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US Covid-19 Vaccination: Who Gets The Vaccine First?


On December 20, the US Centers for Disease Control and Prevention (CDC) released a new set of guidelines for the next groups of Americans to be eligible for vaccination.

  • Phase 1A: US vaccine distribution has so far 21 million healthcare workers, as well as the three million elderly Americans living in long-term care facilities. Vaccinations for this group began last week.
  • Phase 1B: Americans aged 75 and older, in addition to frontline workers will be next up. This broad category includes some 30 million workers “who are in sectors essential to the functioning of society” with high risk of exposure. First responders, corrections workers, US Postal Service employees, and those who work in education, public transit, grocery stores, manufacturing, food and agriculture will be eligible. This phase is expected to begin in January.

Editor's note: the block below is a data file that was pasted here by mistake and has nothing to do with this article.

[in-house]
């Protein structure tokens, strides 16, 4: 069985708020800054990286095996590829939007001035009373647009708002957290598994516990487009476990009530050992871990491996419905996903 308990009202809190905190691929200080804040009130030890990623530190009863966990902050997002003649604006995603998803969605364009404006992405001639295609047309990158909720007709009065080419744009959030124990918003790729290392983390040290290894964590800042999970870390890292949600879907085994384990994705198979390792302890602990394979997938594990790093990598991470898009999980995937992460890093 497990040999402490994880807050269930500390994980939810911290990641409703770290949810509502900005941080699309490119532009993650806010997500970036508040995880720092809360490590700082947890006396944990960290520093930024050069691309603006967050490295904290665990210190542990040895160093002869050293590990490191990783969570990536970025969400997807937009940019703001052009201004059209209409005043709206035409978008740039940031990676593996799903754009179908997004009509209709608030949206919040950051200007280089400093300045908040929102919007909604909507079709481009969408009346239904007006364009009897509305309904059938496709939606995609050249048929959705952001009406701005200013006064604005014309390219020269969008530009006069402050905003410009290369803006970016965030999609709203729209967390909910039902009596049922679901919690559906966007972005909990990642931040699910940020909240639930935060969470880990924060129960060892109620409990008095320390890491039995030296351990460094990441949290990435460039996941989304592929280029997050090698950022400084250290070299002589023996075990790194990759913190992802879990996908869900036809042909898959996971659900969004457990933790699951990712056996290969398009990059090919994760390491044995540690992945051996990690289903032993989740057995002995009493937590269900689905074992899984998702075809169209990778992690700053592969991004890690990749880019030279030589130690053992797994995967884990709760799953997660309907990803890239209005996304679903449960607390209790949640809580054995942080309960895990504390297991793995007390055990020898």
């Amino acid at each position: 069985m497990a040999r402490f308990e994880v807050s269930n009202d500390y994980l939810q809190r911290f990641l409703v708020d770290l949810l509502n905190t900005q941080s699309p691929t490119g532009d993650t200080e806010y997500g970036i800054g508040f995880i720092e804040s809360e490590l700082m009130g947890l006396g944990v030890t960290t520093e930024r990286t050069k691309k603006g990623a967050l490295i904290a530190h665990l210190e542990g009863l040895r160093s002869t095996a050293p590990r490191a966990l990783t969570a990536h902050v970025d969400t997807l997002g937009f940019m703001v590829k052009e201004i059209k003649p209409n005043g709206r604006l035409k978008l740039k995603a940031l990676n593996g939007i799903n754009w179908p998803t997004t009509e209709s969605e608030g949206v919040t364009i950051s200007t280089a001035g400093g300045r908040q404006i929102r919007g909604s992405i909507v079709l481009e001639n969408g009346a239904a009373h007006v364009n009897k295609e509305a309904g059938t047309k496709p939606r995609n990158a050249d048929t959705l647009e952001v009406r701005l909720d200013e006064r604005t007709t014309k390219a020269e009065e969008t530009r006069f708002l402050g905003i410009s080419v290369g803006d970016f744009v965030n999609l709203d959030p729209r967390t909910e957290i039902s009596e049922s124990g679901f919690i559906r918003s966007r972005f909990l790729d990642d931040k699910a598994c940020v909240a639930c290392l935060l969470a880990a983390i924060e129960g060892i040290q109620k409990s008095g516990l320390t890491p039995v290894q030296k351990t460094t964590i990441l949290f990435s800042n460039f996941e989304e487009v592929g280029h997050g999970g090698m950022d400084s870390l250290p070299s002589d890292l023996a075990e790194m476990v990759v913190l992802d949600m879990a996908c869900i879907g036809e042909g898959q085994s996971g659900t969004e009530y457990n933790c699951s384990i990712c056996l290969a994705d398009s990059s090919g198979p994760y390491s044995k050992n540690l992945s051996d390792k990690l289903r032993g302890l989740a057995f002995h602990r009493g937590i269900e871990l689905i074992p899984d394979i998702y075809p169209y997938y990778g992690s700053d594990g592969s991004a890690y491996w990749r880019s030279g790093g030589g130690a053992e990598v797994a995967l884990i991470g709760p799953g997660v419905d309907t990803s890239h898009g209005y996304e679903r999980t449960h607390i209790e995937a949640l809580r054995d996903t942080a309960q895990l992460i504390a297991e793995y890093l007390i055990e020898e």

• Phase 1C: Americans aged 65 and older, those with underlying medical conditions that increase their risk of severe illness from Covid-19, and other essential non-frontline workers. This category includes an estimated 129 million people.

Day after the FDA started probing five allergic reactions that happened after people were administered Pfizer and BioNTech SE’s coronavirus vaccine, the CDC has made recommendations on how people with histories of allergies should proceed.

The agency issued the following guidelines on vaccination after allergic reactions:

  • Individuals who had a severe reaction to a vaccine against the novel coronavirus shouldn’t get the second shot.
  • Anybody with histories of severe allergic reactions to vaccines should consult their doctors about the vaccine dose.
  • Individuals who have had a severe allergic reaction to any ingredient in a Covid-19 vaccine should avoid the vaccine formulation containing the ingredient.
  • People with severe allergies to food, pets, latex or environmental conditions as well as people with allergies to oral medication or a family history of severe allergic reactions could still get vaccinated.